e-waste is a global and growing threat to human and ecosystem health. Image: Vishnu Mohanan, Unsplash
Business Environment

Urban mining: the hidden value of e-waste

Ailbhe Goodbody explores how recovering metals from e-waste can add value to traditional mining business models

E-waste was recently in the news thanks to this year’s Tokyo Olympic and Paralympic Games, as all the medals awarded to winning athletes were made from recycled metals.

It’s not the first time that recycling and sustainability has been highlighted at these events – the silver and bronze medals for Rio 2016 were produced using 30% recycled materials – but the Tokyo Games went a step further.

100% of the metals required to manufacture the gold, silver and bronze medals – approximately 5,000 in total – were extracted from small electronic devices that were contributed by people from all over Japan in a two-year period from April 2017 to March 2019.

Municipal authorities across Japan collected 78,985 tons of electronic devices, while mobile phone operator NTT Docomo’s shops collected 6.21 million used phones.

The organisers said: “We hope that our project of recycling small consumer electronics, and our efforts to contribute to an environmentally-friendly and sustainable society will form part of the legacy of the Tokyo 2020 Games.”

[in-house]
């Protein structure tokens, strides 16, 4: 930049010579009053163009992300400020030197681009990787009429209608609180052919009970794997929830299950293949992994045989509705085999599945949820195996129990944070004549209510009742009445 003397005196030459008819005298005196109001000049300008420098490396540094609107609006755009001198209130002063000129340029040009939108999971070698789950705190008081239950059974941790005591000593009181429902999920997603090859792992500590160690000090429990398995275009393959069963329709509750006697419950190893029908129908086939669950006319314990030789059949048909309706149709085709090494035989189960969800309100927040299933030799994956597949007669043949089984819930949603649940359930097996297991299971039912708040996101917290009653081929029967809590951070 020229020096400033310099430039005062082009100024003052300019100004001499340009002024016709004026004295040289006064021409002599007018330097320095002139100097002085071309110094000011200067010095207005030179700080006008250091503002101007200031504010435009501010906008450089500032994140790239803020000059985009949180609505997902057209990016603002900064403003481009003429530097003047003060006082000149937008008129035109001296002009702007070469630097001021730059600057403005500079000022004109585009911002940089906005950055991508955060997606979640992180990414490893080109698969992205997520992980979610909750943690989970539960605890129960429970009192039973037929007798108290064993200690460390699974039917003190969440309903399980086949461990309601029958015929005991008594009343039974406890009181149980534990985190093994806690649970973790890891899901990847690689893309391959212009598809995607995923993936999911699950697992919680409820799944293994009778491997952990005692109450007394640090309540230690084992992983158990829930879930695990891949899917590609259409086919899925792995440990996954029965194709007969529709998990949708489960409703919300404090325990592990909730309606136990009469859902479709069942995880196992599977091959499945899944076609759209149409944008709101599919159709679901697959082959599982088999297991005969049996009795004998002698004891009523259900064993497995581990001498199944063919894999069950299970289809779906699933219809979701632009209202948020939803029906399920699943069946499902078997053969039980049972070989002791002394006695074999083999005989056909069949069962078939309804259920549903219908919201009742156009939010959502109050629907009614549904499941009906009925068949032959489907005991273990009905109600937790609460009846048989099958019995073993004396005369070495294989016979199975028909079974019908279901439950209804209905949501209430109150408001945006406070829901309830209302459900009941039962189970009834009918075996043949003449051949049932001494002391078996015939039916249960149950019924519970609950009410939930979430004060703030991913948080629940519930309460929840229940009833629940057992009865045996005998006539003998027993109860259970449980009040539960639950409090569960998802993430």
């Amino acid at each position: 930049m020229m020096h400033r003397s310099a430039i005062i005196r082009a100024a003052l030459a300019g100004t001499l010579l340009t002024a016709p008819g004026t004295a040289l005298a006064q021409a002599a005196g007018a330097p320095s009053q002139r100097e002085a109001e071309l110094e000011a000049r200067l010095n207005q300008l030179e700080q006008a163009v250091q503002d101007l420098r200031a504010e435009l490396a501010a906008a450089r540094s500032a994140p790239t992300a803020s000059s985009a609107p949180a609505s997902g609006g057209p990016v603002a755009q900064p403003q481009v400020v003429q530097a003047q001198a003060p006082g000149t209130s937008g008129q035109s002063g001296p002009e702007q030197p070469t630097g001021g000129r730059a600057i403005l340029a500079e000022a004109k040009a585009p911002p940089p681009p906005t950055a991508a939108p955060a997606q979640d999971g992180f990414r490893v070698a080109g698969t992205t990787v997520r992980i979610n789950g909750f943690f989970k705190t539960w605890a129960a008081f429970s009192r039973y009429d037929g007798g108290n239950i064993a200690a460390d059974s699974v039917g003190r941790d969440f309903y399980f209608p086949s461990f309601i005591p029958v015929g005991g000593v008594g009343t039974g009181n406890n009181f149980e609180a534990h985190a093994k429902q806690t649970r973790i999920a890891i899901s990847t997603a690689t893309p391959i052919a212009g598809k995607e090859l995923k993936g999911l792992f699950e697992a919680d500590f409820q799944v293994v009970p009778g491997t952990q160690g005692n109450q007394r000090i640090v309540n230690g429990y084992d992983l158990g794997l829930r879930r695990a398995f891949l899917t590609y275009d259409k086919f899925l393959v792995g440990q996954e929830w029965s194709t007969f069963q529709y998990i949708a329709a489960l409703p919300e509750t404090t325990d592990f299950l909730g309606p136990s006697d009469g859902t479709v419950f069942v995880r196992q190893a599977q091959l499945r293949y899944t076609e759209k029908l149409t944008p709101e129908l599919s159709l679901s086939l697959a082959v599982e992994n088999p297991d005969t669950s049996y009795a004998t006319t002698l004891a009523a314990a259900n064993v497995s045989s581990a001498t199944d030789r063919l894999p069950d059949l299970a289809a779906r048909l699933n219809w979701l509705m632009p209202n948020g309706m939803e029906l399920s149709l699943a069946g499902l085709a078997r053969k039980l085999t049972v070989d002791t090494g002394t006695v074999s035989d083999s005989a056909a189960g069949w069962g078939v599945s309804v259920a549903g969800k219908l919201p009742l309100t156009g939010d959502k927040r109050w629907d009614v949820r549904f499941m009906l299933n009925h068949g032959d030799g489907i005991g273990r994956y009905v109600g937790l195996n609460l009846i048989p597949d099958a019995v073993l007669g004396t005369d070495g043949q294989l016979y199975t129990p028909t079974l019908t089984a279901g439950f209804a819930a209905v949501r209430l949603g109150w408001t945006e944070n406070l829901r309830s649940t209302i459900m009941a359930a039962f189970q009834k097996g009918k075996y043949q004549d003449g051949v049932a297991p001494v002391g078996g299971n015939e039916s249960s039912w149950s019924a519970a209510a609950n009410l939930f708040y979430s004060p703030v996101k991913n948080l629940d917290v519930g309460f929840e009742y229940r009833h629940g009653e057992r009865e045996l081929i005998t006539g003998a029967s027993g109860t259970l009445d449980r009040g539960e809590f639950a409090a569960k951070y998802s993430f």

E-waste is a global issue

According to the Global e-waste Statistics Partnership, which collects global e-waste statistics, 53.6Mt of e-waste was generated globally in 2019, which is up 21% in five years. This figure is projected to grow to 74.7Mt/y by 2030.

This is a growing problem, as most e-waste ends up in landfill where it can cause environmental contamination due to metals leaching into the surrounding environment; just 17.4% of the global e-waste generated in 2019 was officially documented as being properly collected and recycled.

The Graham Sustainability Institute at the University of Michigan in the US calls e-waste a global and growing threat to human and ecosystem health, noting that: “Low-income countries bear a disproportionate burden of the impacts of e-waste, as higher-income countries often export waste to be recycled or disposed of in these less expensive settings.”

The Basel Convention is a multilateral treaty, effective from 1992, that was designed to reduce the movements of hazardous waste between nations – specifically to prevent transfer of hazardous waste from developed to less developed countries.

In 2002, it began addressing the issue of e-waste, including producing guidelines for environmentally sound e-waste management, building worldwide capacity to better manage e-waste and the prevention of illegal traffic of e-waste to developing countries.

Hundreds of thousands of tonnes of e-waste are sent every year from developed regions to developing countries, supposedly for recycling. Image: Pixabay
Hundreds of thousands of tonnes of e-waste are sent every year from developed regions to developing countries, supposedly for recycling. Image: Pixabay